computing depreciation expense.

An income statement illustrating the correct format for reporting these events appears on the  page. Note: This income statement is designed to illustrate the  of{various irregular items. Rarely, if ever. will all these types of events appear in the income statement of one company within a single year.


Continuing Operations The first section of the income statement contains only the results of continuing business activities-that is, the retail stores. Notice that the incene taxes expense shown in this section ($300,000) relates only to continuing operations. The income taxes relating to the irregular items are shown separately in the income statement as adjustments to the amounts of these items. Income from Continuing Operations

The subtotal income from continuing operations measures the profitability of the ongoing operations. This subtotal should be helpful in making predictions of the company’s future earnings. For example, if we predict no significant change in the profitability of its retail stares. we would expect Ross Corporation to earn a net income of approximately $700,000 next year. Discontinued Operations

If management enters into a formal plan to sell or discontinue a segment of the business, the results of that segment’s operations are shown separately in the income statement. This enables users of the financial statements to better evaluate the performance of the company’s ongoing (continuing) operations. Two items are included in the discontinued operations section of the income statement: (1) the income or loss’ from operating the segment prior to its disposal and (2) the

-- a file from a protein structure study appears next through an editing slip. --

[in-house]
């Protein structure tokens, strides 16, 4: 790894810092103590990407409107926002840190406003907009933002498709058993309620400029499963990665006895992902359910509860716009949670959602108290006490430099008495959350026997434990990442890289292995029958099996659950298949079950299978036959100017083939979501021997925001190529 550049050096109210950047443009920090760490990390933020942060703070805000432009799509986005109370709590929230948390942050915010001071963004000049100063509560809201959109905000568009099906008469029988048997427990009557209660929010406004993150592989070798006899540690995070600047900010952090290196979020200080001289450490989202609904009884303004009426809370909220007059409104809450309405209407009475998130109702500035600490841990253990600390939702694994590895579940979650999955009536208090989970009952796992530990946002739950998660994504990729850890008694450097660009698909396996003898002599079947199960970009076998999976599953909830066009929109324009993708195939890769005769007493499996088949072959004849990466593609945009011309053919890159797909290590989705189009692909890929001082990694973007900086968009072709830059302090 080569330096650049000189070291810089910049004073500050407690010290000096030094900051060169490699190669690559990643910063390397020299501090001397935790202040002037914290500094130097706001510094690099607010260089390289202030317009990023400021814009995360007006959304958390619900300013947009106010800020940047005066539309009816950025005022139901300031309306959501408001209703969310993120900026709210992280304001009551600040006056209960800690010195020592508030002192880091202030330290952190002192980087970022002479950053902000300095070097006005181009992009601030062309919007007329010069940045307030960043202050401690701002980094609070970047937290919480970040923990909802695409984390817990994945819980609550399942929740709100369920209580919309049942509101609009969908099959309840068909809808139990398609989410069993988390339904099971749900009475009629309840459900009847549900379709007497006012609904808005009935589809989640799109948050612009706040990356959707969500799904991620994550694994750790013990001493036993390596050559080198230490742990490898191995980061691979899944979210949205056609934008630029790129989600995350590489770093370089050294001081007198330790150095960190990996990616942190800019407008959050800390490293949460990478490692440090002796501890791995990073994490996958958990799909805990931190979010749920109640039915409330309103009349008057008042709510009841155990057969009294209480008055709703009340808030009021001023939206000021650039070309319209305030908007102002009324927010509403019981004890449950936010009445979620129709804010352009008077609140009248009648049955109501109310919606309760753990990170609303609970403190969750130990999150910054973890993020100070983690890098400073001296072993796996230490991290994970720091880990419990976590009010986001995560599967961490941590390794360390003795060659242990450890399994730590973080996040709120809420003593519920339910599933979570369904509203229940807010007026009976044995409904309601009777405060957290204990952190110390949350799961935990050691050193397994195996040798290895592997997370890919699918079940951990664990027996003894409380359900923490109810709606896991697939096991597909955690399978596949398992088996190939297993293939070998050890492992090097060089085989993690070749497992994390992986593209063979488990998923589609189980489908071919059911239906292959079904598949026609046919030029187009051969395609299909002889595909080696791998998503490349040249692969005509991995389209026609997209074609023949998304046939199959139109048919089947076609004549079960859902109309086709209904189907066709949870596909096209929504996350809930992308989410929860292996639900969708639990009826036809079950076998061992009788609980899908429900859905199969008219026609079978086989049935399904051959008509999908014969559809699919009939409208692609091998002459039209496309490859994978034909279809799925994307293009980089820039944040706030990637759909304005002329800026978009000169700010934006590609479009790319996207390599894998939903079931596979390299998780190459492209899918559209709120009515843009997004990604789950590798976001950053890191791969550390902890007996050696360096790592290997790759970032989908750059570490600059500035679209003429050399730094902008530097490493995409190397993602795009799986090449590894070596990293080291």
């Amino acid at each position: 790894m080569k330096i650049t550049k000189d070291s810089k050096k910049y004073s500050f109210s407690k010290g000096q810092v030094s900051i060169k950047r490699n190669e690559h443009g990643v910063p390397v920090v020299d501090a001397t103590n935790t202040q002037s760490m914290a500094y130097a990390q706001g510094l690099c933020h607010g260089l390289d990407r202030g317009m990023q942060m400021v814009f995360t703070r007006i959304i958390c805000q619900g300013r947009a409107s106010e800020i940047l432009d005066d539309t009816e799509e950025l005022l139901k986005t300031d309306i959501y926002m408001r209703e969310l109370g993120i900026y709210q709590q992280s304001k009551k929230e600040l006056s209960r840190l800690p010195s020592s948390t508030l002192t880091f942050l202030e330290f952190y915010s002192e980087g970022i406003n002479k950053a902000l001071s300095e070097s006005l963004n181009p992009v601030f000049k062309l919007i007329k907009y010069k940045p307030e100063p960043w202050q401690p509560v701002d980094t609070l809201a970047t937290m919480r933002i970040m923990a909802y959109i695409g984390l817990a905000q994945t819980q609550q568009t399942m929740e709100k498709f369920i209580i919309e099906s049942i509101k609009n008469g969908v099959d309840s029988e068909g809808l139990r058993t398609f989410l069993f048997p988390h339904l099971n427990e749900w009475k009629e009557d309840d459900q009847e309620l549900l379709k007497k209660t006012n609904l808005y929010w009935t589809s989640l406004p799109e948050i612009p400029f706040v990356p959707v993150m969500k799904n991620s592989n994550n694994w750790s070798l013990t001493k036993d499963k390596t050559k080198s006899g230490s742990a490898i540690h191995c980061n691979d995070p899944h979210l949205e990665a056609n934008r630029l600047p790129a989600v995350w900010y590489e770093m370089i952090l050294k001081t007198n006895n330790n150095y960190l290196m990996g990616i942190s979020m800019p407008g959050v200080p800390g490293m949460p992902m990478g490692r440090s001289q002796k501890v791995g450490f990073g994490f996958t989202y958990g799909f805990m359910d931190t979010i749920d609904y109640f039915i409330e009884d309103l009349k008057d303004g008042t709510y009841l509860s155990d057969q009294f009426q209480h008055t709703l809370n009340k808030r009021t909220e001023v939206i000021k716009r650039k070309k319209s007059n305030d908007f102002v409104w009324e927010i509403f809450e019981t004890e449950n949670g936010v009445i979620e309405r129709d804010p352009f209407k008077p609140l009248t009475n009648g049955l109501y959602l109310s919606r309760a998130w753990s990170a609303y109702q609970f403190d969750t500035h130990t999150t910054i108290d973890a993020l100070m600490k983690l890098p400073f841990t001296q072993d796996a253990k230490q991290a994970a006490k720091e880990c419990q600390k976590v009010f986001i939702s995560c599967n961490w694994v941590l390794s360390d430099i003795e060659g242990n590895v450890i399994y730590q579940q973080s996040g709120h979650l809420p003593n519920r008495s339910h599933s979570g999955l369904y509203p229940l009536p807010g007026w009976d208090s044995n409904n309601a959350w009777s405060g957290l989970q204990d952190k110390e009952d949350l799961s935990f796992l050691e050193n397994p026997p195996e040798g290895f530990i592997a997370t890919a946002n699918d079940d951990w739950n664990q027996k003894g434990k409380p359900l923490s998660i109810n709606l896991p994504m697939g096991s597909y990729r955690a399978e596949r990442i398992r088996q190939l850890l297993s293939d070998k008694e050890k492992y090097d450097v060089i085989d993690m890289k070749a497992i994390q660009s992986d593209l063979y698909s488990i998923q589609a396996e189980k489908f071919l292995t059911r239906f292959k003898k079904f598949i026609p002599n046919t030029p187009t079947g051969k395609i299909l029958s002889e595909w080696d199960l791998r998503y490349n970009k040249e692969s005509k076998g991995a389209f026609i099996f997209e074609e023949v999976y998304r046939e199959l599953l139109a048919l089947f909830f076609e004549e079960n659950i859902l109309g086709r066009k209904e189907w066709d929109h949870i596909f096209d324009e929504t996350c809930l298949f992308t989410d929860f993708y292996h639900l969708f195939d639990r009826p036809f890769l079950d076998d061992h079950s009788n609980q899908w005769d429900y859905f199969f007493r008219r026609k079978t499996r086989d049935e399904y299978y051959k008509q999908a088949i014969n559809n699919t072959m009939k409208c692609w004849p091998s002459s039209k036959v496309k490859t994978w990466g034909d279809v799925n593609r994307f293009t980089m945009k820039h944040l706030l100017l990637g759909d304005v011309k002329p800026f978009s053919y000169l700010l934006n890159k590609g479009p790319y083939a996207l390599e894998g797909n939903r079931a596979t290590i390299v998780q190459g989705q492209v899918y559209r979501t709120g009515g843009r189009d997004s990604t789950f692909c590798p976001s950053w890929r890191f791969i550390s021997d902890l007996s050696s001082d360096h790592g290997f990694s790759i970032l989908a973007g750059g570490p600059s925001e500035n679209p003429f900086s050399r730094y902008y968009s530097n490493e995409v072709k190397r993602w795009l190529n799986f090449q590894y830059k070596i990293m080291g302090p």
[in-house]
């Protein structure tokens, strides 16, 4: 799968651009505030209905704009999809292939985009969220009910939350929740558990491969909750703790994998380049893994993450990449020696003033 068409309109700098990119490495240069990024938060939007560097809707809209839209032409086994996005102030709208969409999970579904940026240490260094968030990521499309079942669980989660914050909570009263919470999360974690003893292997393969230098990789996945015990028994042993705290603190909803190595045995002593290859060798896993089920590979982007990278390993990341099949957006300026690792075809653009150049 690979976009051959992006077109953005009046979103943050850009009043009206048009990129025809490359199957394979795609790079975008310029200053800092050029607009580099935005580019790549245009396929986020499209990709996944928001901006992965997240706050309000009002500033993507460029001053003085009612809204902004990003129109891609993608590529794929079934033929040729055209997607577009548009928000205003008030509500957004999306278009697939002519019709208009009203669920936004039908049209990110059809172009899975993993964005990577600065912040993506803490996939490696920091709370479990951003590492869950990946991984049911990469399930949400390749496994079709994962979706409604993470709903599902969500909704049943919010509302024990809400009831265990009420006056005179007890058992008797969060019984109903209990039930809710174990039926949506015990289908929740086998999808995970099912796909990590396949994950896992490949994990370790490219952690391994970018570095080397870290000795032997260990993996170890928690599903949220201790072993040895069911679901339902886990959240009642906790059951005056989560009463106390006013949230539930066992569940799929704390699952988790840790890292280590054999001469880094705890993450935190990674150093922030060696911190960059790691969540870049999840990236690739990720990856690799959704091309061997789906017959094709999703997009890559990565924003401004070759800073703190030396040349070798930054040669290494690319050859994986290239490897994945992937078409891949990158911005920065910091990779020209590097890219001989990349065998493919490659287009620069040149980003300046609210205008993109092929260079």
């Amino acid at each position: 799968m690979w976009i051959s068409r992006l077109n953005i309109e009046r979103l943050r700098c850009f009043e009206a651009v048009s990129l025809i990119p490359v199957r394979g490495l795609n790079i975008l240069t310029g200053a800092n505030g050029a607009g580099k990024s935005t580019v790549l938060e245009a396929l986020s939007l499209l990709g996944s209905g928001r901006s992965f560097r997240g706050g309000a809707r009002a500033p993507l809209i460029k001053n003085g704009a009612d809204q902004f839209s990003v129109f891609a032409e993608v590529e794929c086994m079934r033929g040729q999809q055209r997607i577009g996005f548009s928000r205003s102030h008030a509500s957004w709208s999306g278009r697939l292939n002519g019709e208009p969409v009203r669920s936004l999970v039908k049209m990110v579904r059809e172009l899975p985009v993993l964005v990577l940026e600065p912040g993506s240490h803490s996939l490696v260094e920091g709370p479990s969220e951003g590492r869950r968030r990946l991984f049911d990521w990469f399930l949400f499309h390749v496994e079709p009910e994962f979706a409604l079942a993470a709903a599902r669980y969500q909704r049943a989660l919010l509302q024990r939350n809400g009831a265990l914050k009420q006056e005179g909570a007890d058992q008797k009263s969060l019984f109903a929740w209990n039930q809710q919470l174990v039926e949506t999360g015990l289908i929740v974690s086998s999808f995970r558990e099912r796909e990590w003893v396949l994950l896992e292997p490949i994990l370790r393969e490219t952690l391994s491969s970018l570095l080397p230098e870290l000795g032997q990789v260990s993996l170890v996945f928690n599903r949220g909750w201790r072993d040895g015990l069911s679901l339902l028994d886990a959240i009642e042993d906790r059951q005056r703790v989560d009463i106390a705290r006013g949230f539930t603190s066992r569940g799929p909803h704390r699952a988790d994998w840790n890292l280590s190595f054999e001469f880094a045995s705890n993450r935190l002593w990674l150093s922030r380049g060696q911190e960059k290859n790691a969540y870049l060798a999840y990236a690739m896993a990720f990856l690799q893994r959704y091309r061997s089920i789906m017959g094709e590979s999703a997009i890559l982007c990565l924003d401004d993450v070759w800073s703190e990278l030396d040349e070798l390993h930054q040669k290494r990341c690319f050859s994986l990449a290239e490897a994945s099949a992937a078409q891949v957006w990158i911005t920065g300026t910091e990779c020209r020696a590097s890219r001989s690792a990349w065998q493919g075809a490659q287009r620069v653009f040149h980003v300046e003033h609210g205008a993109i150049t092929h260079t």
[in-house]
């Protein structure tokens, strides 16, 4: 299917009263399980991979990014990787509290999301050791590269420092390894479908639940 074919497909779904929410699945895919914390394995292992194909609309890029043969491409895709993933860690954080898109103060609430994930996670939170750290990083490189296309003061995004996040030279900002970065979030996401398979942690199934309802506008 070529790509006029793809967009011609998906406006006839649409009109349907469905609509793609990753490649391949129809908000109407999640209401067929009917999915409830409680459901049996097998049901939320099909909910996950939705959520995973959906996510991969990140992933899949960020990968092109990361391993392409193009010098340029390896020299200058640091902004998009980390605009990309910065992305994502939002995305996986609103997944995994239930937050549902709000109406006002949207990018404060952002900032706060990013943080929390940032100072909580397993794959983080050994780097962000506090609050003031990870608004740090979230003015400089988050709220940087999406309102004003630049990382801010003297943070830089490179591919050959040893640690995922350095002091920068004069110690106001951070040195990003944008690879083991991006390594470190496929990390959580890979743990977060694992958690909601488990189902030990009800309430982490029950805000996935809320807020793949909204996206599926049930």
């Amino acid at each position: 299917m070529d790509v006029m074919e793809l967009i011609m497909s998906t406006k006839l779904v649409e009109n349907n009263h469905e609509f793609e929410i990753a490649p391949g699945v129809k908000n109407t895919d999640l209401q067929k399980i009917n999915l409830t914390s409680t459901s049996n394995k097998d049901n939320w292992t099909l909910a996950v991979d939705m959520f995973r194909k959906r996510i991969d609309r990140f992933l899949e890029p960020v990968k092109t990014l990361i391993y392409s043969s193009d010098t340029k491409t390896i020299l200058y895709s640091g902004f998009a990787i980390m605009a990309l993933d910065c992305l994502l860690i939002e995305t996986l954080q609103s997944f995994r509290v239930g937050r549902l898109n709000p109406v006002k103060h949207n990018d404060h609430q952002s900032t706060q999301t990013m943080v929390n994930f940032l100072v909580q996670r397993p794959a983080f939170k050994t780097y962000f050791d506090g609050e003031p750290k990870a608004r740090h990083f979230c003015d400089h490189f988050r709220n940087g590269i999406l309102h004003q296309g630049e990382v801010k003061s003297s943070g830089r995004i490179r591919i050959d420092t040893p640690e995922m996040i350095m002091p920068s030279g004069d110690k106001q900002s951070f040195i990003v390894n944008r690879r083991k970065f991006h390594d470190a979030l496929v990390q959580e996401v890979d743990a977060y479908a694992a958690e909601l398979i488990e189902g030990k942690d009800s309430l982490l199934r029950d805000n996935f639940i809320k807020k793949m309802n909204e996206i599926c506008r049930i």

CHAPTER 12 Income and Changes ln Retained Earnings

CHAPTER 12 Income and Changes ln Retained Earnings

gain or loss on disposal of the segment. Notice also that the income taxes relating to the discontinued operations showiness separately from the income taxes expense relating to – continuing business operations. Discontinued Operations Must Be a Segment of the Business To qualify for separate presentation in the income statement, the discontinued operations must represent an tireless
segment of the business.

A segment of a business is a separate line of business activity or an operation that services a distinct category of customers For example, Pizza Hut once was a segment of Pepsi-Co. From time to time, PepsiCo closed individual Pizza Hut stores. Such store closures did not qualify as discontinued operations, because PepsiCo remained in the pizza parlor business.

But when PepsiCo disposed of the entire Pizza Hut chain, these restaurant activities were shown in PepsiCo’s income statement as discontinued operations.

DIscontinued Operations Are Not Really Unusual In recent years, a characteristic of

the American economy has been the restructuring of many large corporations. As part of this restructuring, corporations often sell one or more segments of the-business. Thus the presence of discontinued operations is not uncommon in the income statements of large corporations.

Posted on November 21, 2015 in Income and Changes Retained Earnings